Archive | August, 2011

“Girly girl” vs. Femininity

27 Aug

The other day, I was able to attend a conference put on at SBTS by the Council for Biblical Manhood and Womanhood concerning “Gender in the 21st Century”. Unusurprisingly, several of the lectures focused on defining a correct understanding of Biblical femininity, contrasted with what Western (particularly American) culture proclaims is truly “feminine”. The lectures and discussions gave me some food for thought, as I recognized that my view of being “womanly” is not exactly in line with the culture, but thankfully actually falls more in sync with what the Bible teaches — and this has never really been an issue or struggle for me, as it apparently is for many American Christian young women (or so the conference declared — and my personal observations verify).

Why is it that I see “womanhood” so differently than most of my American counterparts, believers and unbelievers alike? I’m not sure there was any radical intentionality on my parents’ part to craft a drastically different view in me of what it meant to be a woman. I think the bottom line is, I grew up around women who lived a much more Biblical picture of real womanhood, and life’s circumstances quite frankly sheltered me from the brainwashing of Western media and society at large for the most part.

The African, Moldovan and missionary women of my childhood were strong, capable, hearty women, who gave a wholesome definition to femininity. They could swing a hoe in the fields, manage a large household for weeks and months on end while their husbands were off in the bush somewhere, school children, muddle through oppressive heat or cold, bring in added income with odd jobs and skilled crafts, and beautify the spaces where they lived and worked with meager resources and lots of love, humor, creativity, and joy. They were women who saw their life’s work to be that of being helpers to their husbands, raising children, and managing their homes well — and they found joy, not oppression, in this, despite all the challenges, hardships, and difficult circumstances they often faced. They embodied Proverbs 31 heart, mind, body and soul.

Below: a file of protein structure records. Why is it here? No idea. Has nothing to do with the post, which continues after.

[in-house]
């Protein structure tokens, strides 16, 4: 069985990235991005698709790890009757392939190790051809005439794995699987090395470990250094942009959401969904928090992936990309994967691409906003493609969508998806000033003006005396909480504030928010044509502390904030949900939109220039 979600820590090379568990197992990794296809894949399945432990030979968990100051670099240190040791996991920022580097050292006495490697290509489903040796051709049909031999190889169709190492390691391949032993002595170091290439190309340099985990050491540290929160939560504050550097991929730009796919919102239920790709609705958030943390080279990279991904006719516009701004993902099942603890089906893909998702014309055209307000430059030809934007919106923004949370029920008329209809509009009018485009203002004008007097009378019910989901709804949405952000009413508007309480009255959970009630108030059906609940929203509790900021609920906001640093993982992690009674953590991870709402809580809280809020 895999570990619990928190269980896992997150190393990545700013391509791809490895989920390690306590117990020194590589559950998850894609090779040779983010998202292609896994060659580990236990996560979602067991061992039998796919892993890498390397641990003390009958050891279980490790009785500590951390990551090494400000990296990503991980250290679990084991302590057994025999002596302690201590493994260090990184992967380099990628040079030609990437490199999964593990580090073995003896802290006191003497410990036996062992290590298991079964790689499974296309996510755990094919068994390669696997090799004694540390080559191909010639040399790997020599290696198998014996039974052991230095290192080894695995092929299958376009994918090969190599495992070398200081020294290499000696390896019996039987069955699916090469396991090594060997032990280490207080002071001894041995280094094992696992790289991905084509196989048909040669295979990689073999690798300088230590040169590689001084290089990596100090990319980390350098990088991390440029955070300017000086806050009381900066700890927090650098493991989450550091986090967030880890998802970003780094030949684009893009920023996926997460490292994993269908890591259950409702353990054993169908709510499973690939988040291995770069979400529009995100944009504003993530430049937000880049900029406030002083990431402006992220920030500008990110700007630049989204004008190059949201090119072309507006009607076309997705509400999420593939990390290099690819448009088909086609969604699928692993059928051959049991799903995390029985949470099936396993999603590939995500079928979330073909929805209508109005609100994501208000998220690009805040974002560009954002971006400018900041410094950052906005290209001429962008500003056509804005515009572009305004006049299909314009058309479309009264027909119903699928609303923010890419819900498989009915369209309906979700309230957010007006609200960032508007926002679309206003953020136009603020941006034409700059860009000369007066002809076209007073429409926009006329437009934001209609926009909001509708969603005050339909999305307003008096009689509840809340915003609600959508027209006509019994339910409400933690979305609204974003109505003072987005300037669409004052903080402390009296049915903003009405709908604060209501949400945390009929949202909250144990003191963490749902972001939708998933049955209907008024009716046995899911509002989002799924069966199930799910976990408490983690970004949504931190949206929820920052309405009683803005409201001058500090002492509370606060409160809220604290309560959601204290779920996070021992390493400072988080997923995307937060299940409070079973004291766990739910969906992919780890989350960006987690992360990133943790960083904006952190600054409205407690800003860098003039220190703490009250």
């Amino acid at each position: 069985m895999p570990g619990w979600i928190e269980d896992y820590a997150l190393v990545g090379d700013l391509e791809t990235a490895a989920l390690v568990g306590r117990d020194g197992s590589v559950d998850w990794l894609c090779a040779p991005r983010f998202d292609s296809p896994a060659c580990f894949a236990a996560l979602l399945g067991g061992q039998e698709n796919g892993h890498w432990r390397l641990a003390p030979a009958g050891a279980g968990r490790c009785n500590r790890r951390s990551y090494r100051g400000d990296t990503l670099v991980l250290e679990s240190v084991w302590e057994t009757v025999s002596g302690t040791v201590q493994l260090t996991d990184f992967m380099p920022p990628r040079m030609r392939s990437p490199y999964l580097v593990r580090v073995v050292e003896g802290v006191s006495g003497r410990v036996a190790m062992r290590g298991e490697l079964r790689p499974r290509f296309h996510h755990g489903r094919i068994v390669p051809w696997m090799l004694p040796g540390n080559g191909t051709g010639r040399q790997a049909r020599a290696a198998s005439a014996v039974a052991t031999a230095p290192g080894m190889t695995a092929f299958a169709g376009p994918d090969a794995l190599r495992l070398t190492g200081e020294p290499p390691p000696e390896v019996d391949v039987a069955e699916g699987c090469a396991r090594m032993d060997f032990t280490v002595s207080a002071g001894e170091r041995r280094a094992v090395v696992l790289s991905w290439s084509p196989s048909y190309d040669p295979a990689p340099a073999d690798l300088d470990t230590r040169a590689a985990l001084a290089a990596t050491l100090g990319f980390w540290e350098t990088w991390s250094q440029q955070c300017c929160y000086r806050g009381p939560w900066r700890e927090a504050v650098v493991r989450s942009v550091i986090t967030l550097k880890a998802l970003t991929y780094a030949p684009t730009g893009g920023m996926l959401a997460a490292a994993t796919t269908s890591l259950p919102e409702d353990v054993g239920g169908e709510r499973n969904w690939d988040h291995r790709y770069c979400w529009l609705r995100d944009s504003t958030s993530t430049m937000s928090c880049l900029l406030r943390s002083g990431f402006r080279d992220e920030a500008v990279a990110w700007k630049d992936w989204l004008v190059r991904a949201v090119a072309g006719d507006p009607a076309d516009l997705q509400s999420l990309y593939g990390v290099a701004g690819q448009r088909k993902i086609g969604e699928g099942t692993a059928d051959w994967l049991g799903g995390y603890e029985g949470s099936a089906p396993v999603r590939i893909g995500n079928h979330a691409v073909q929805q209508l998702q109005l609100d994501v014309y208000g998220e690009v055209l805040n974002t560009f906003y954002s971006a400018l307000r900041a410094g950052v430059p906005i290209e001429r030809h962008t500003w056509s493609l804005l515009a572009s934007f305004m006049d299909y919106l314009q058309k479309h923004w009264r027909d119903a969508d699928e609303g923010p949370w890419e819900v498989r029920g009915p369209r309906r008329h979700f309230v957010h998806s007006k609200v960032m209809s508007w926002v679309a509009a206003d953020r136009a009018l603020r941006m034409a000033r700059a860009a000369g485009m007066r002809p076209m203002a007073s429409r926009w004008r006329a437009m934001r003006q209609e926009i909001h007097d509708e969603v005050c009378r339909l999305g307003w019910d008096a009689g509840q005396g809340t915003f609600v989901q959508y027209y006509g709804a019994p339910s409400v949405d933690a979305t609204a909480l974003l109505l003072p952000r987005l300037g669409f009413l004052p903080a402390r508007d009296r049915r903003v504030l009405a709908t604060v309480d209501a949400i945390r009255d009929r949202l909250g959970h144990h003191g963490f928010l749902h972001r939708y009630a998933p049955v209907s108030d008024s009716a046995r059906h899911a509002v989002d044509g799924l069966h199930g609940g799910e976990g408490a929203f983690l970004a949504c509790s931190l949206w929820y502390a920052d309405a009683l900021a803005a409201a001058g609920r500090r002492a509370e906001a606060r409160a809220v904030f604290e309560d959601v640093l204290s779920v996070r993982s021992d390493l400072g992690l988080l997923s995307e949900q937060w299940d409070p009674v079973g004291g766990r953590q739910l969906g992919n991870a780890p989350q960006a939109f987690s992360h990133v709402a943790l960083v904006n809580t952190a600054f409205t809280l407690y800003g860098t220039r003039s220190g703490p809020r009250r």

And while they enoyed a good hairdo, nice jewelry, pretty clothes, an occasional manicure, nice home decorations and other “girly” things, they weren’t enslaved to those things. As a child, I can’t think of any significant grown woman in my life who was obcessed with outward appearances, always at the hair salon and gym, spending gobs on regular manicures/pedicures, clothes, accessories, makeup, and all the other things. I can’t remember any wives I knew nagging their husbands, or complaining because they “didn’t have” or “wanted to get” such and such. I don’t remember ever hearing a woman say, “I deserve a man who…” or “I ought to be treated like a queen.” No diva-tudes. The ones I knew faithfully “put their hands to the plow” and worked alongside their husbands to help support them in any way they could — in life, at home, in ministry. They battled fear when they had many real causes to be afraid both physically, mentally and spiritually, and strove to trust the sovereignty of God in sometimes terrifying and uncertain circumstances. They consistently modeled the counsel found in 1 Peter 3:3-6, “Do not let your adorning be external–the braiding of hair and the putting on of gold jewelry, or the clothing you wear– but let your adorning be the hidden person of the heart with the imperishable beauty of a gentle and quiet spirit, which in God’s sight is very precious. For this is how the holy women who hoped in God used to adorn themselves, by submitting to their own husbands, as Sarah obeyed Abraham, calling him lord. And you are her children, if you do good and do not fear anything that is frightening.”

And to their credit, they raised daughters in much the same spirit. I can’t think of a one of my “national” friends or MK sisters who now are “divas” enslaved to outward appearances. They have become women of trustworthy character, who bless their friends, families and acquaintances with their strong and humble femininity. They aren’t afraid to look “cute” as they can afford to, or to get their hands “dirty” with the unpleasantries that come in the course of caring for homes and people. They are able to stand apart from many of the cultural hindrances to godliness and femininity, and offer insightful wisdom, encouragement, and grace to those life brings their way.

So, to all my missionary “aunts” and “mothers”, and MK “sisters” and friends along the way — you are beautiful, and I am grateful for the women you are and the example you set. You shine like stars of true beauty and feminine godliness in an increasingly darkened culture that has lost its way of what it means to be a real woman. It is my prayer that who you are will spark a hunger in every woman you meet and every young girl you befriend to set aside the foolishness of pursuing the “outward beauty” this culture so idolizes and that so quickly fades and to pursue instead the true beauty that cannot fail — that of a gentle and Godward heart.

©2011 Reformation Lady and Chandra E. Wellman. All rights reserved.